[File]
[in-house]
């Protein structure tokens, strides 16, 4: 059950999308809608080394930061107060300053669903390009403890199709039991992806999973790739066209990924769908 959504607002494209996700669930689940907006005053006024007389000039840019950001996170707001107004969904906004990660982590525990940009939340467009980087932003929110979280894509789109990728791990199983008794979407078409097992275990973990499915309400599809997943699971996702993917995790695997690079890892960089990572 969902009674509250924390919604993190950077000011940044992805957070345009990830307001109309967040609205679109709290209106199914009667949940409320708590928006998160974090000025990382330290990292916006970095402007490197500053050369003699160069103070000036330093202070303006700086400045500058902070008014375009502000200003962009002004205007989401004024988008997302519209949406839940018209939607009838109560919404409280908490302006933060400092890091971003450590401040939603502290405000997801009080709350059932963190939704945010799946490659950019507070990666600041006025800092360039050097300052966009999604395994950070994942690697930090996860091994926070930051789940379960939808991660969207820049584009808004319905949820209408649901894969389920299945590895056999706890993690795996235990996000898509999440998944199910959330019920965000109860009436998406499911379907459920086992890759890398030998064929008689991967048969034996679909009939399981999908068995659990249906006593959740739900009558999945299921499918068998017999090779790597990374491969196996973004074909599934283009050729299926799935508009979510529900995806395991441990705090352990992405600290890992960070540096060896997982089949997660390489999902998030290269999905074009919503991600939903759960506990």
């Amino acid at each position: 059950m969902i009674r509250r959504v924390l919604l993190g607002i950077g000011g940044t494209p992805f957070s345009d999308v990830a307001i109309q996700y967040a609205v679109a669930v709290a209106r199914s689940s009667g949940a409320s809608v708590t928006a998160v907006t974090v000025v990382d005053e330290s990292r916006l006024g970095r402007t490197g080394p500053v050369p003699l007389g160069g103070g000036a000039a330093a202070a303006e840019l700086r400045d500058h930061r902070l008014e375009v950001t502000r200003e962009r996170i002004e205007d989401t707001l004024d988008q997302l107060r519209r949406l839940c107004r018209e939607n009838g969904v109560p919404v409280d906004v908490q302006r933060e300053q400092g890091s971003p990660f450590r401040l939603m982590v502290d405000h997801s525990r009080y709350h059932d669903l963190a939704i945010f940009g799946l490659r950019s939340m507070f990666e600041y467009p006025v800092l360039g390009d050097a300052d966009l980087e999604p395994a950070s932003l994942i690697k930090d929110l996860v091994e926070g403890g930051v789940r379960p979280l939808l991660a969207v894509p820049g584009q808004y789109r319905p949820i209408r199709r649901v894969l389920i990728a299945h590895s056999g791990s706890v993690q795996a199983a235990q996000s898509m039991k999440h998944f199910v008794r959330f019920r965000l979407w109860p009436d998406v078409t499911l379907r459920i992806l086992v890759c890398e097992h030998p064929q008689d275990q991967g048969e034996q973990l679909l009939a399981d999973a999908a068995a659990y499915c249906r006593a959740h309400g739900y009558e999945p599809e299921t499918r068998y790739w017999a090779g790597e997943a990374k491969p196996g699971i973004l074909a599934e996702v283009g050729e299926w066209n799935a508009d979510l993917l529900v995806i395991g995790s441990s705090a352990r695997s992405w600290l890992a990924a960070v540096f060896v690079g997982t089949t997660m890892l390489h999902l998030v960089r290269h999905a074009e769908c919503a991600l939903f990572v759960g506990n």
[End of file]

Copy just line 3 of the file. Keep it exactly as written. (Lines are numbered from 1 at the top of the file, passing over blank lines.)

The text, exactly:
């Amino acid at each position: 059950m969902i009674r509250r959504v924390l919604l993190g607002i950077g000011g940044t494209p992805f957070s345009d999308v990830a307001i109309q996700y967040a609205v679109a669930v709290a209106r199914s689940s009667g949940a409320s809608v708590t928006a998160v907006t974090v000025v990382d005053e330290s990292r916006l006024g970095r402007t490197g080394p500053v050369p003699l007389g160069g103070g000036a000039a330093a202070a303006e840019l700086r400045d500058h930061r902070l008014e375009v950001t502000r200003e962009r996170i002004e205007d989401t707001l004024d988008q997302l107060r519209r949406l839940c107004r018209e939607n009838g969904v109560p919404v409280d906004v908490q302006r933060e300053q400092g890091s971003p990660f450590r401040l939603m982590v502290d405000h997801s525990r009080y709350h059932d669903l963190a939704i945010f940009g799946l490659r950019s939340m507070f990666e600041y467009p006025v800092l360039g390009d050097a300052d966009l980087e999604p395994a950070s932003l994942i690697k930090d929110l996860v091994e926070g403890g930051v789940r379960p979280l939808l991660a969207v894509p820049g584009q808004y789109r319905p949820i209408r199709r649901v894969l389920i990728a299945h590895s056999g791990s706890v993690q795996a199983a235990q996000s898509m039991k999440h998944f199910v008794r959330f019920r965000l979407w109860p009436d998406v078409t499911l379907r459920i992806l086992v890759c890398e097992h030998p064929q008689d275990q991967g048969e034996q973990l679909l009939a399981d999973a999908a068995a659990y499915c249906r006593a959740h309400g739900y009558e999945p599809e299921t499918r068998y790739w017999a090779g790597e997943a990374k491969p196996g699971i973004l074909a599934e996702v283009g050729e299926w066209n799935a508009d979510l993917l529900v995806i395991g995790s441990s705090a352990r695997s992405w600290l890992a990924a960070v540096f060896v690079g997982t089949t997660m890892l390489h999902l998030v960089r290269h999905a074009e769908c919503a991600l939903f990572v759960g506990n």